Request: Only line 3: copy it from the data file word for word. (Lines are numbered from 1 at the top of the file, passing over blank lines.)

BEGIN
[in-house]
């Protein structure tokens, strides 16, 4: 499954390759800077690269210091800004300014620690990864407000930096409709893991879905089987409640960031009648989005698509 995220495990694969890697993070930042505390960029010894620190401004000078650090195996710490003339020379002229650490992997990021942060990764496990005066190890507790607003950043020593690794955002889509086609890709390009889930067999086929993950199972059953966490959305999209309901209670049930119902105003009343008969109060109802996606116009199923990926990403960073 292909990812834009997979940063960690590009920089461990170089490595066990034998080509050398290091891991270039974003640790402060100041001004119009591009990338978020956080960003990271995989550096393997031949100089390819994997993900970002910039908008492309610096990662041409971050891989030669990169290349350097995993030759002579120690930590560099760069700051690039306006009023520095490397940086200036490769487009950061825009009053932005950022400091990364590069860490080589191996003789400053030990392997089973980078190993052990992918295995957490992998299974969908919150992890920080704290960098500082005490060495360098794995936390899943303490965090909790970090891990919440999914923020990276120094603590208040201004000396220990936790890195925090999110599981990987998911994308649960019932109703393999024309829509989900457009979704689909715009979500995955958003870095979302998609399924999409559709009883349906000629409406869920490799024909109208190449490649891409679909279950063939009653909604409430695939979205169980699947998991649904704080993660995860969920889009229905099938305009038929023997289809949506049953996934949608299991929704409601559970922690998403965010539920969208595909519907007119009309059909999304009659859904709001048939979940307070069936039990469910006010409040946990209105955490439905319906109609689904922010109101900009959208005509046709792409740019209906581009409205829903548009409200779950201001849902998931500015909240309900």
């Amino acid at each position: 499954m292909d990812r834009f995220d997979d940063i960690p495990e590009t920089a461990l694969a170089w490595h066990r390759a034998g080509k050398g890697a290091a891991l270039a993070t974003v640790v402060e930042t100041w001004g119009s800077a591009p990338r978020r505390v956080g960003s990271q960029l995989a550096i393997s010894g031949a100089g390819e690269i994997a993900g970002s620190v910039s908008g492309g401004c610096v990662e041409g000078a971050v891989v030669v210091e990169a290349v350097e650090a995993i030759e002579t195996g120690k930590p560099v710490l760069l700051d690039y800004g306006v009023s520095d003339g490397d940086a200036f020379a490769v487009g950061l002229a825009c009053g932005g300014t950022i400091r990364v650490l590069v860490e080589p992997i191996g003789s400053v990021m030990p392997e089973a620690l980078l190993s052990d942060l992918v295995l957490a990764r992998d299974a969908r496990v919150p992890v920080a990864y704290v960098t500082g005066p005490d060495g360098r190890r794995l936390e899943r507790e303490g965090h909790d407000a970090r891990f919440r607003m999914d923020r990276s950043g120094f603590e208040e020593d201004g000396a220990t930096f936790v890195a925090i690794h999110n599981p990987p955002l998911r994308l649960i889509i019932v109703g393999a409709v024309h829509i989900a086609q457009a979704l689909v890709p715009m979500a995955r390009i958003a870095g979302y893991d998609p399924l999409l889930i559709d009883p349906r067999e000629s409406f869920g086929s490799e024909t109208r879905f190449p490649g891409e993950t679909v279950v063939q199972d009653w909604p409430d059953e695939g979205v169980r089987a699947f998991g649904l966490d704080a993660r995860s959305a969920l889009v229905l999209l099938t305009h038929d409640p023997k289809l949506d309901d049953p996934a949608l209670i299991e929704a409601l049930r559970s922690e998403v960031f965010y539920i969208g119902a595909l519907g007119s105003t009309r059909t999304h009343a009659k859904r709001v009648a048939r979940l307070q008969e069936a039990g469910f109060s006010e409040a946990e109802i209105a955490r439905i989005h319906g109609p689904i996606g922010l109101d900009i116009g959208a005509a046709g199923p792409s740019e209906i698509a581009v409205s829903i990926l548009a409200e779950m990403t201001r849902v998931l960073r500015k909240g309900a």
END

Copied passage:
């Amino acid at each position: 499954m292909d990812r834009f995220d997979d940063i960690p495990e590009t920089a461990l694969a170089w490595h066990r390759a034998g080509k050398g890697a290091a891991l270039a993070t974003v640790v402060e930042t100041w001004g119009s800077a591009p990338r978020r505390v956080g960003s990271q960029l995989a550096i393997s010894g031949a100089g390819e690269i994997a993900g970002s620190v910039s908008g492309g401004c610096v990662e041409g000078a971050v891989v030669v210091e990169a290349v350097e650090a995993i030759e002579t195996g120690k930590p560099v710490l760069l700051d690039y800004g306006v009023s520095d003339g490397d940086a200036f020379a490769v487009g950061l002229a825009c009053g932005g300014t950022i400091r990364v650490l590069v860490e080589p992997i191996g003789s400053v990021m030990p392997e089973a620690l980078l190993s052990d942060l992918v295995l957490a990764r992998d299974a969908r496990v919150p992890v920080a990864y704290v960098t500082g005066p005490d060495g360098r190890r794995l936390e899943r507790e303490g965090h909790d407000a970090r891990f919440r607003m999914d923020r990276s950043g120094f603590e208040e020593d201004g000396a220990t930096f936790v890195a925090i690794h999110n599981p990987p955002l998911r994308l649960i889509i019932v109703g393999a409709v024309h829509i989900a086609q457009a979704l689909v890709p715009m979500a995955r390009i958003a870095g979302y893991d998609p399924l999409l889930i559709d009883p349906r067999e000629s409406f869920g086929s490799e024909t109208r879905f190449p490649g891409e993950t679909v279950v063939q199972d009653w909604p409430d059953e695939g979205v169980r089987a699947f998991g649904l966490d704080a993660r995860s959305a969920l889009v229905l999209l099938t305009h038929d409640p023997k289809l949506d309901d049953p996934a949608l209670i299991e929704a409601l049930r559970s922690e998403v960031f965010y539920i969208g119902a595909l519907g007119s105003t009309r059909t999304h009343a009659k859904r709001v009648a048939r979940l307070q008969e069936a039990g469910f109060s006010e409040a946990e109802i209105a955490r439905i989005h319906g109609p689904i996606g922010l109101d900009i116009g959208a005509a046709g199923p792409s740019e209906i698509a581009v409205s829903i990926l548009a409200e779950m990403t201001r849902v998931l960073r500015k909240g309900a």